• Add status badge widget.
  • Dropped invalid text direction check.
  • Changes in dictionary are now logged in history.
  • Performance improvements for translating view.

You can find more information about Weblate on it's website, the code is hosted on Github. If you are curious how it looks, you can try it out on demo server. You can login there with demo account using demo password or register your own user. Ready to run appliances will be soon available in SUSE Studio Gallery.

Weblate is also being used https://l10n.cihar.com/ as official translating service for phpMyAdmin, Gammu, Weblate itself and others.

If you are free software project which would like to use Weblate, I'm happy to help you with set up or even host Weblate for you.

Further development of Weblate would not be possible without people providing donations, thanks to everybody who have helped so far!

Call for Weblate translations

Weblate, a free web-based translation management system, of course also needs to be translated. Now it's right time to complete translation into your language before Weblate 1.7 will be released.

The release is currently planned on Monday, to have clean table before hacking on Weblate during Hackweek. There is not much time left so jump in right now and start translating :-).

Translation status

Weblate free hosting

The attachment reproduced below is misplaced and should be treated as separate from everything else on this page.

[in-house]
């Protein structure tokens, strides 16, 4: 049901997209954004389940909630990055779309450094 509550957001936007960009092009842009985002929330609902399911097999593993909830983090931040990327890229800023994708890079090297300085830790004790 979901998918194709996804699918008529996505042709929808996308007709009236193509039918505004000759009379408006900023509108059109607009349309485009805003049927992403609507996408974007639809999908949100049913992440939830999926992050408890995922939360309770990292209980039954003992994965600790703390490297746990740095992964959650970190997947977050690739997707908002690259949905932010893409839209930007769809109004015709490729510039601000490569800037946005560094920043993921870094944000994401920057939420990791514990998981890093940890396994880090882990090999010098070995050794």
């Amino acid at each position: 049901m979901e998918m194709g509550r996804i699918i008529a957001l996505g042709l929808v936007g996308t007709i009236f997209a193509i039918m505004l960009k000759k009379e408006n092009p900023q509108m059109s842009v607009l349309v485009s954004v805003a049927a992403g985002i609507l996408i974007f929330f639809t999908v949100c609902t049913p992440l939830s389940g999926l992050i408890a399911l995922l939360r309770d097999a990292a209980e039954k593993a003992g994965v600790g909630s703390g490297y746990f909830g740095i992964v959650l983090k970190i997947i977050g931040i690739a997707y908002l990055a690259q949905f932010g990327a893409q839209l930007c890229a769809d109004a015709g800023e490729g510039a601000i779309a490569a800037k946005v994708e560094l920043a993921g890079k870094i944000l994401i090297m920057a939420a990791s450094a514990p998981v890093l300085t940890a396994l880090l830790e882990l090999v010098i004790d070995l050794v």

The amount of projects using Hosted Weblate grows every month so it seems like there is quite interest in that. This growth will however bring some challenges in the future.

Currently everything is managed by myself and that really does not scale well. There should be some automation in the process of adding new projects and there should be more control given to project admins, so that they can change some things on them own. This is quite some coding, but there is another Hackweek on the way, so my plan is to implement at least something in this area as well.

Other side is unsurprisingly money - even though I just got new hardware to run this service (which will be hopefully deployed in a month or so), in the long term it might need other investments as well. That's why I've rewritten the donation page for Weblate and added some more options.

Most importantly the goal is now to get some regular income which would allow sustainable development of both Weblate and free hosting service. I think Gittip is great service for such goal, so let's see how it works.